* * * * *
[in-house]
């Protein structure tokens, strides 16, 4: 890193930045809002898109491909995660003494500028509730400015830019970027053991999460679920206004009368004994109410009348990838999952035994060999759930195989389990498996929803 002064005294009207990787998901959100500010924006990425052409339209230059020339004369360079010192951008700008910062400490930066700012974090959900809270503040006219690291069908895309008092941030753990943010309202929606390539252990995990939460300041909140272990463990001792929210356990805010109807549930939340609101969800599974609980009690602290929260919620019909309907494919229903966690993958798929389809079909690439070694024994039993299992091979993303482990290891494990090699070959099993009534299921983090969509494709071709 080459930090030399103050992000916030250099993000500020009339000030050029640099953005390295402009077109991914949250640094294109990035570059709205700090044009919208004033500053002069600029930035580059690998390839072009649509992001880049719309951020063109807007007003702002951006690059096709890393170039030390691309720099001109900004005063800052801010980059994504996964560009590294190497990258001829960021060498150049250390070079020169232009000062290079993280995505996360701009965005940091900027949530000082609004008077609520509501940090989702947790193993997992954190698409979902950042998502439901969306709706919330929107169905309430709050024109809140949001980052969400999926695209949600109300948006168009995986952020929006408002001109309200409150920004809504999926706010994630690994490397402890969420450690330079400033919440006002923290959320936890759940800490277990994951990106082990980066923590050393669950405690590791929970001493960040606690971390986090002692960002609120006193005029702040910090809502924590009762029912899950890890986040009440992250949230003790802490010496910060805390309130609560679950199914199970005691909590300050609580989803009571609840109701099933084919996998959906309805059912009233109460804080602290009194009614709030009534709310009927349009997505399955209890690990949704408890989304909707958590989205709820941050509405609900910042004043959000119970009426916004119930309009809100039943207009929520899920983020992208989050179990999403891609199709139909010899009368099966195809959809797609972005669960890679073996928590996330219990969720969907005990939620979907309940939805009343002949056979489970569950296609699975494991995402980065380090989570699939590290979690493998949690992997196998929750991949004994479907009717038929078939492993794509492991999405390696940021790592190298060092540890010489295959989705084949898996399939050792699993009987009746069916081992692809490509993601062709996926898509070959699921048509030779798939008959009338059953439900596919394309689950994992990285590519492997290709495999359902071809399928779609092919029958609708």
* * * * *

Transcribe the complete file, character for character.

[in-house]
């Protein structure tokens, strides 16, 4: 890193930045809002898109491909995660003494500028509730400015830019970027053991999460679920206004009368004994109410009348990838999952035994060999759930195989389990498996929803 002064005294009207990787998901959100500010924006990425052409339209230059020339004369360079010192951008700008910062400490930066700012974090959900809270503040006219690291069908895309008092941030753990943010309202929606390539252990995990939460300041909140272990463990001792929210356990805010109807549930939340609101969800599974609980009690602290929260919620019909309907494919229903966690993958798929389809079909690439070694024994039993299992091979993303482990290891494990090699070959099993009534299921983090969509494709071709 080459930090030399103050992000916030250099993000500020009339000030050029640099953005390295402009077109991914949250640094294109990035570059709205700090044009919208004033500053002069600029930035580059690998390839072009649509992001880049719309951020063109807007007003702002951006690059096709890393170039030390691309720099001109900004005063800052801010980059994504996964560009590294190497990258001829960021060498150049250390070079020169232009000062290079993280995505996360701009965005940091900027949530000082609004008077609520509501940090989702947790193993997992954190698409979902950042998502439901969306709706919330929107169905309430709050024109809140949001980052969400999926695209949600109300948006168009995986952020929006408002001109309200409150920004809504999926706010994630690994490397402890969420450690330079400033919440006002923290959320936890759940800490277990994951990106082990980066923590050393669950405690590791929970001493960040606690971390986090002692960002609120006193005029702040910090809502924590009762029912899950890890986040009440992250949230003790802490010496910060805390309130609560679950199914199970005691909590300050609580989803009571609840109701099933084919996998959906309805059912009233109460804080602290009194009614709030009534709310009927349009997505399955209890690990949704408890989304909707958590989205709820941050509405609900910042004043959000119970009426916004119930309009809100039943207009929520899920983020992208989050179990999403891609199709139909010899009368099966195809959809797609972005669960890679073996928590996330219990969720969907005990939620979907309940939805009343002949056979489970569950296609699975494991995402980065380090989570699939590290979690493998949690992997196998929750991949004994479907009717038929078939492993794509492991999405390696940021790592190298060092540890010489295959989705084949898996399939050792699993009987009746069916081992692809490509993601062709996926898509070959699921048509030779798939008959009338059953439900596919394309689950994992990285590519492997290709495999359902071809399928779609092919029958609708």